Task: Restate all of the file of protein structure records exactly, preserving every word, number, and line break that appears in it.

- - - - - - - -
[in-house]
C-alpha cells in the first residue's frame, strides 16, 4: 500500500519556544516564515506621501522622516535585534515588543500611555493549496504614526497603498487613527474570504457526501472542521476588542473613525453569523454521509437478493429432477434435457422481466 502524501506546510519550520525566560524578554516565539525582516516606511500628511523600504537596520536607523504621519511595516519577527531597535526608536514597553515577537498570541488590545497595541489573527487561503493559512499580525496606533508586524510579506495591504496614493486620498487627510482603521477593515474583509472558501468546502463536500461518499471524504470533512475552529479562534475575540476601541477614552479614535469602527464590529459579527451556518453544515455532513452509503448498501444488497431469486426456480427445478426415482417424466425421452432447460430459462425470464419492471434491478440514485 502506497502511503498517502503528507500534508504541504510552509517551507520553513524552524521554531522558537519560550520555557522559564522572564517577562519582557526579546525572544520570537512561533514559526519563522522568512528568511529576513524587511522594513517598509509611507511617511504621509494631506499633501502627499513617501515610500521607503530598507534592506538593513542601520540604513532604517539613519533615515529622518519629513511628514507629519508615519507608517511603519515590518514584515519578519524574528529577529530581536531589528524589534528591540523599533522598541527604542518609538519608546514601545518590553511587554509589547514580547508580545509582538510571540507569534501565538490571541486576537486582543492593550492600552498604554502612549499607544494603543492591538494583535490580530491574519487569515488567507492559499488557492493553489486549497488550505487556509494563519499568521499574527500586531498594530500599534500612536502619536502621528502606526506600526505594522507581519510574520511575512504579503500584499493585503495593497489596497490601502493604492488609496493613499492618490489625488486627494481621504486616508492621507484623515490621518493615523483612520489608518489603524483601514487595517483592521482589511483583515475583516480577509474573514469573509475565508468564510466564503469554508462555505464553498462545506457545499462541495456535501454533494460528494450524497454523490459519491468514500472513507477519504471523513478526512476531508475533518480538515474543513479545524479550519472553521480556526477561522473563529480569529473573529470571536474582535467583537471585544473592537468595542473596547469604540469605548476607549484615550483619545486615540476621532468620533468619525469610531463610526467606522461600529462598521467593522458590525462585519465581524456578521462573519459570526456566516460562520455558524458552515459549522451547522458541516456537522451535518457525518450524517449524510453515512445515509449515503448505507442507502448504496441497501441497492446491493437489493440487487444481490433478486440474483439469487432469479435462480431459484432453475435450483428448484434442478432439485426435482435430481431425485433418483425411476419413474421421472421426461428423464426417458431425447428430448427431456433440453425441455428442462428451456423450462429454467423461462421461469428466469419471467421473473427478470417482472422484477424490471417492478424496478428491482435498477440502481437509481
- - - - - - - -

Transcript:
[in-house]
C-alpha cells in the first residue's frame, strides 16, 4: 500500500519556544516564515506621501522622516535585534515588543500611555493549496504614526497603498487613527474570504457526501472542521476588542473613525453569523454521509437478493429432477434435457422481466 502524501506546510519550520525566560524578554516565539525582516516606511500628511523600504537596520536607523504621519511595516519577527531597535526608536514597553515577537498570541488590545497595541489573527487561503493559512499580525496606533508586524510579506495591504496614493486620498487627510482603521477593515474583509472558501468546502463536500461518499471524504470533512475552529479562534475575540476601541477614552479614535469602527464590529459579527451556518453544515455532513452509503448498501444488497431469486426456480427445478426415482417424466425421452432447460430459462425470464419492471434491478440514485 502506497502511503498517502503528507500534508504541504510552509517551507520553513524552524521554531522558537519560550520555557522559564522572564517577562519582557526579546525572544520570537512561533514559526519563522522568512528568511529576513524587511522594513517598509509611507511617511504621509494631506499633501502627499513617501515610500521607503530598507534592506538593513542601520540604513532604517539613519533615515529622518519629513511628514507629519508615519507608517511603519515590518514584515519578519524574528529577529530581536531589528524589534528591540523599533522598541527604542518609538519608546514601545518590553511587554509589547514580547508580545509582538510571540507569534501565538490571541486576537486582543492593550492600552498604554502612549499607544494603543492591538494583535490580530491574519487569515488567507492559499488557492493553489486549497488550505487556509494563519499568521499574527500586531498594530500599534500612536502619536502621528502606526506600526505594522507581519510574520511575512504579503500584499493585503495593497489596497490601502493604492488609496493613499492618490489625488486627494481621504486616508492621507484623515490621518493615523483612520489608518489603524483601514487595517483592521482589511483583515475583516480577509474573514469573509475565508468564510466564503469554508462555505464553498462545506457545499462541495456535501454533494460528494450524497454523490459519491468514500472513507477519504471523513478526512476531508475533518480538515474543513479545524479550519472553521480556526477561522473563529480569529473573529470571536474582535467583537471585544473592537468595542473596547469604540469605548476607549484615550483619545486615540476621532468620533468619525469610531463610526467606522461600529462598521467593522458590525462585519465581524456578521462573519459570526456566516460562520455558524458552515459549522451547522458541516456537522451535518457525518450524517449524510453515512445515509449515503448505507442507502448504496441497501441497492446491493437489493440487487444481490433478486440474483439469487432469479435462480431459484432453475435450483428448484434442478432439485426435482435430481431425485433418483425411476419413474421421472421426461428423464426417458431425447428430448427431456433440453425441455428442462428451456423450462429454467423461462421461469428466469419471467421473473427478470417482472422484477424490471417492478424496478428491482435498477440502481437509481